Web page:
Savers are losing more of their spending muscle after two major banks dropped the weight on their savings rates.
Both Commonwealth Bank and ANZ on Friday reduced their conditional savings rates to 0.40 per cent (matching the other big four banks), while ANZ also reduced its Online Saver introductory rate by 10 basis points.
It continues the banking sector’s savings grind in 2021 with 42 providers slashing at least one rate on their books, according to RateCity.
RateCity research director Sally Tindall told The New Daily depositors with a savings rate below 0.9 per cent need to recognise they are effectively losing money.
That’s because those rates are sub-inflationary, which means their cash won’t keep up with economic growth unless they switch.
They’re on a treadmill going the wrong way,” Ms Tindall said.
But the diminishing returns will likely get worse as banks drag savings rates down further to claw back profits from a raging home loan war.
“There are only 18 accounts still offering a rate above inflation, which is a good benchmark in this environment, but we’ll probably be able to count these rates on two hands in six months’ time,” Ms Tindall said.
However, there are alternatives to squeeze more out of your money – and finding one can be less exhausting than an afternoon workout.
Step 1: Address your weaknesses
Like many who hit the gym after setting a New Year’s resolution, many savers fall into a laziness trap because they don’t have the time or energy to find a better rate, Ms Tindall said.
RateCity’s Ms Tindall said those who crave the security of a guaranteed banking deposit (up to $250,000) but have rock-bottom returns need to switch to a better performing account, which is generally cost-free.
“The lowest savings rates are as low as 0 per cent and in some cases as high as 1.35 per cent, so it’s still worth shopping around if you still want to put your hard-earned cash into the bank,” she said.
For savers under 30, they can net rates as high as 3 per cent as the banks lure younger customers with premium returns.
But they need to be wary. Some providers have account fees that can cancel out the benefits of high-interest accounts.
Fitzpatricks adviser Randall Stout told The New Daily savers may need to dabble in more risk if they want to act on their savings weakness.
If you look to America where they have incredibly low savings rates, you see it’s translated into more people investing because, otherwise, it’s just lazy muscles doing nothing,” Mr Stout said.
Step 2: Goal setting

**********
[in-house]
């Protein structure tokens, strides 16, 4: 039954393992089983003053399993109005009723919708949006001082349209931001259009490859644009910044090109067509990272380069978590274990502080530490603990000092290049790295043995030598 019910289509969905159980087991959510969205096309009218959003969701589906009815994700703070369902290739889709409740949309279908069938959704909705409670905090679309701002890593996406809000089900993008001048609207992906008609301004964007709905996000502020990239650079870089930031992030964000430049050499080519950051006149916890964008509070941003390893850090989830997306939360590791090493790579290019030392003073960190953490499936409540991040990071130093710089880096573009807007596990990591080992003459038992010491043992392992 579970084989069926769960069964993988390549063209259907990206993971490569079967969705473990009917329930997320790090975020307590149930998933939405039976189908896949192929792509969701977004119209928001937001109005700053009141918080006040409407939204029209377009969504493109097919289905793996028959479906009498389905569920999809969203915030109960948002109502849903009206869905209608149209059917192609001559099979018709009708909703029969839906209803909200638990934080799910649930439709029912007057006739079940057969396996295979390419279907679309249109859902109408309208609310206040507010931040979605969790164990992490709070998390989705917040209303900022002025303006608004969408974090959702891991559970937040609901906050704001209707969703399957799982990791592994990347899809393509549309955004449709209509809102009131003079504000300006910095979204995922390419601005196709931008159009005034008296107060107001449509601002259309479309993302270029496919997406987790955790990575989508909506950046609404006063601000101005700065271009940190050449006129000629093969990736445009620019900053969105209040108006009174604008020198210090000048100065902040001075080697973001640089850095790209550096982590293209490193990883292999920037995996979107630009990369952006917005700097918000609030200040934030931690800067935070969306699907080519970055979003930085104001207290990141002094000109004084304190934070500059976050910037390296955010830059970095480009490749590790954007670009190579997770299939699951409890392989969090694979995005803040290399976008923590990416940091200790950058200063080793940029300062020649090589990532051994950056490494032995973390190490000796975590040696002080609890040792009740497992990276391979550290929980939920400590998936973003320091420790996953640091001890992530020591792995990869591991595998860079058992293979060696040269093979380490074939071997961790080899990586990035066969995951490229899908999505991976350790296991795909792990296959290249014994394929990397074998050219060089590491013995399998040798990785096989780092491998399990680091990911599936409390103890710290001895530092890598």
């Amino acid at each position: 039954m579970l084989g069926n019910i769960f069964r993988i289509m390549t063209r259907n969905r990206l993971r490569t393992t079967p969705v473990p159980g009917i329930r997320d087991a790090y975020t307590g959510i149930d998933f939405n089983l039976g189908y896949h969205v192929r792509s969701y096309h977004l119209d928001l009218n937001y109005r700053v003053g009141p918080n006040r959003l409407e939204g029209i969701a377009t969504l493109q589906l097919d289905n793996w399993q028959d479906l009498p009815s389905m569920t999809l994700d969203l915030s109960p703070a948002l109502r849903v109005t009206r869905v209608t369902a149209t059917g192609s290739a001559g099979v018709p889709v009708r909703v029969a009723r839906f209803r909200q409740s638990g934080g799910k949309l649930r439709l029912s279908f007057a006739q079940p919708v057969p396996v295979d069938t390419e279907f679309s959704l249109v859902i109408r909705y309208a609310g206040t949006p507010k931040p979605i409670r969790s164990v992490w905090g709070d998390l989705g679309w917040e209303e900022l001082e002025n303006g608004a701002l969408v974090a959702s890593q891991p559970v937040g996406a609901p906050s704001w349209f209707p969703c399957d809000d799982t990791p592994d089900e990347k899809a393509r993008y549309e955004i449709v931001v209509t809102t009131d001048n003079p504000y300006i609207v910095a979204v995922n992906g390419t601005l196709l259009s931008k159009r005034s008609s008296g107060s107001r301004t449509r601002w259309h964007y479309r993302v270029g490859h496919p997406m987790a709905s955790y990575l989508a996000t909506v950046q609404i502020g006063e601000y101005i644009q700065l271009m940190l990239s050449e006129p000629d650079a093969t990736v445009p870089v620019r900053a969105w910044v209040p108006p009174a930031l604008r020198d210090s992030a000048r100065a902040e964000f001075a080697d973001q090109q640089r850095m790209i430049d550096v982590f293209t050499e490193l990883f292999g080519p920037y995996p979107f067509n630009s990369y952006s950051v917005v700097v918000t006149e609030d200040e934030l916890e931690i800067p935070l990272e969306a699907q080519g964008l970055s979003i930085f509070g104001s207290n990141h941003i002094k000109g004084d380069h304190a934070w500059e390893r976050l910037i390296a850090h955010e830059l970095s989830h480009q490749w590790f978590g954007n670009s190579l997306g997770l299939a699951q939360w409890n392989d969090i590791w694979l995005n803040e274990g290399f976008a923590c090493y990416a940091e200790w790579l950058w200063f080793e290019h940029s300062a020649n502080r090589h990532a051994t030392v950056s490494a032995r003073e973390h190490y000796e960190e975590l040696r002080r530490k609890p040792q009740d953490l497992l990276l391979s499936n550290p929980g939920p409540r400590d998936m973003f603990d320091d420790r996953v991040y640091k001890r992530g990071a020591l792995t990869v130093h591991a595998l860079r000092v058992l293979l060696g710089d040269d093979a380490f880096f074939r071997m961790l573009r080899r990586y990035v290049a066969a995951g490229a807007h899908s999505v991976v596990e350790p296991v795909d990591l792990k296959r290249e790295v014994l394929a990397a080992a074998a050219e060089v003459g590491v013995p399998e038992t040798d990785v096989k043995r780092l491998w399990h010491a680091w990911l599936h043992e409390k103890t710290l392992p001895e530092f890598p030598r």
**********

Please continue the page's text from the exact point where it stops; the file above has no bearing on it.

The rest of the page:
Beyond Today Financial Planning director Antoinette Mullins said households can get a better idea of how they want to maximise their returns by pulling together the financial equivalent of a workout plan.
Families should dedicate an hour to talk about their values and when they require access to their cash to see how passive income plays a role, she said.
“I’d recommend sitting down with your partner over a glass of red wine, have some easy-listening music in the background and just talk about what’s important to you,” Ms Mullins told The New Daily.
“And often it comes back to what childhood you had – do you want to go on family holidays like you did as a kid – do you want more family time so you need more passive income, or do you want to retire early?”
Once those values are known, then families can craft goals that can be aligned with their future investments.
Step 3: Exercise your money harder
Now, it’s time to figure out if a financial cardio session or some fast-paced weightlifting is best-suited to your outlook.
Ms Mullins said households working in a short timeframe can look at defensive investments, like a cash fund or an exchange traded fund (ETF), which gives them more stability over other assets including shares and property.
She also said mortgagees can consider redirecting cash into an offset account, where the costs saved on interest out-flex savings returns.
“Mortgage rates are currently between 2 to 3 per cent, so if you own a home and your home loan has an offset facility, that’s an amazing place to park your rainy day funds,” Ms Mullins said.
For example, those with a home loan of $100,000 but have $10,000 parked in an offset account will effectively only need to pay interest on $90,000.
Mr Stout said fixed-interest funds, such as corporate bonds, can still pay out 3 to 4 per cent returns.
Salary sacrificing can be an option for younger workers, he said, so long as they are content with that money being locked until retirement.
But he said households need to be willing to run a marathon to bulk up their wealth, noting that many families were spooked by the Australian sharemarket’s 37 per cent fall at the height of the pandemic.
“You’ve got to be willing to invest for at least three to seven years so your money works for you,” Mr Stout said.